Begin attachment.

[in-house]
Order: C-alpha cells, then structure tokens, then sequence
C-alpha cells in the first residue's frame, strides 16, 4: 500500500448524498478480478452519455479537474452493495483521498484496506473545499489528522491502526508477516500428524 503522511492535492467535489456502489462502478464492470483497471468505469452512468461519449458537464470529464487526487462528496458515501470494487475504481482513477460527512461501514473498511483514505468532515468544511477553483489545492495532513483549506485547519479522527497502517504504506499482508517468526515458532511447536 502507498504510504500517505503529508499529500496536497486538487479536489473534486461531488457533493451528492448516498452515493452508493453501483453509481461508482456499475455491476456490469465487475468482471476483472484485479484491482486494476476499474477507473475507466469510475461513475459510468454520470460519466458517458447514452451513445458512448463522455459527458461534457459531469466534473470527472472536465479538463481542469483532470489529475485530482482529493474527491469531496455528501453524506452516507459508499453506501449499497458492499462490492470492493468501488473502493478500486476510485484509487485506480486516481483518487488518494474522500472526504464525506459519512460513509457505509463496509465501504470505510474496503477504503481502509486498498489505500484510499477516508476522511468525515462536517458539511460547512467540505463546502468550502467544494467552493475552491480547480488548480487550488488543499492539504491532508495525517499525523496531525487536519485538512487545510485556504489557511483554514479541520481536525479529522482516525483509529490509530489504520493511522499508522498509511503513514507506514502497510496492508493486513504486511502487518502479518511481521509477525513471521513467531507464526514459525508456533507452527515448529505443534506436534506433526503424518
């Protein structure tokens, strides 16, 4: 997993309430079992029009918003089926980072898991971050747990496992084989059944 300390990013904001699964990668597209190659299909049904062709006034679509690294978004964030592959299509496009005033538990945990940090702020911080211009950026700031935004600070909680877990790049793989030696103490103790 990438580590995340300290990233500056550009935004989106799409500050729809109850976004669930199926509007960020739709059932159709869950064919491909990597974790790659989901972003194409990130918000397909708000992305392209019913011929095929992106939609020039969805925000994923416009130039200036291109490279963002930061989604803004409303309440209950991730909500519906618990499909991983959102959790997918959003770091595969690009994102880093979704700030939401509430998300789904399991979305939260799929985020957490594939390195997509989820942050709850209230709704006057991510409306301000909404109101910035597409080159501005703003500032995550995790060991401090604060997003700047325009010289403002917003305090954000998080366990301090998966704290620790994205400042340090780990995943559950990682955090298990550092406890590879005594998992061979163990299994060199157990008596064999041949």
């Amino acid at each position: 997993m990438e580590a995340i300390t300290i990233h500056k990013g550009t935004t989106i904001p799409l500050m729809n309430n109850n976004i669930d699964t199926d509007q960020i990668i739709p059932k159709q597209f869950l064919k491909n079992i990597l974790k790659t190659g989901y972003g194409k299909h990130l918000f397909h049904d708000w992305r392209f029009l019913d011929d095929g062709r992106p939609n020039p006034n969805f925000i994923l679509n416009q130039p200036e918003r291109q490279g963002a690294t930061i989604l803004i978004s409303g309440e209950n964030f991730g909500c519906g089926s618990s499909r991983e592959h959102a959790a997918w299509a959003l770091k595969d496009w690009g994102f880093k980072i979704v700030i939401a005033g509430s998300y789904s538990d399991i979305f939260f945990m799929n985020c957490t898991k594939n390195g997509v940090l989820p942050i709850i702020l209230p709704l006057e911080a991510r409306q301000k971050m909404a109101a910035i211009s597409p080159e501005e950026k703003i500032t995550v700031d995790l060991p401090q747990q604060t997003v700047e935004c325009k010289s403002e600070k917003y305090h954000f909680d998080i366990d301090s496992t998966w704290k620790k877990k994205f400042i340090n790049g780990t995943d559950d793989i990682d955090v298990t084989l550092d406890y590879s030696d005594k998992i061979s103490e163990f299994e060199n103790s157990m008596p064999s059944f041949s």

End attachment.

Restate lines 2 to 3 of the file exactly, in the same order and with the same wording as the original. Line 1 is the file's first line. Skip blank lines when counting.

Order: C-alpha cells, then structure tokens, then sequence
C-alpha cells in the first residue's frame, strides 16, 4: 500500500448524498478480478452519455479537474452493495483521498484496506473545499489528522491502526508477516500428524 503522511492535492467535489456502489462502478464492470483497471468505469452512468461519449458537464470529464487526487462528496458515501470494487475504481482513477460527512461501514473498511483514505468532515468544511477553483489545492495532513483549506485547519479522527497502517504504506499482508517468526515458532511447536 502507498504510504500517505503529508499529500496536497486538487479536489473534486461531488457533493451528492448516498452515493452508493453501483453509481461508482456499475455491476456490469465487475468482471476483472484485479484491482486494476476499474477507473475507466469510475461513475459510468454520470460519466458517458447514452451513445458512448463522455459527458461534457459531469466534473470527472472536465479538463481542469483532470489529475485530482482529493474527491469531496455528501453524506452516507459508499453506501449499497458492499462490492470492493468501488473502493478500486476510485484509487485506480486516481483518487488518494474522500472526504464525506459519512460513509457505509463496509465501504470505510474496503477504503481502509486498498489505500484510499477516508476522511468525515462536517458539511460547512467540505463546502468550502467544494467552493475552491480547480488548480487550488488543499492539504491532508495525517499525523496531525487536519485538512487545510485556504489557511483554514479541520481536525479529522482516525483509529490509530489504520493511522499508522498509511503513514507506514502497510496492508493486513504486511502487518502479518511481521509477525513471521513467531507464526514459525508456533507452527515448529505443534506436534506433526503424518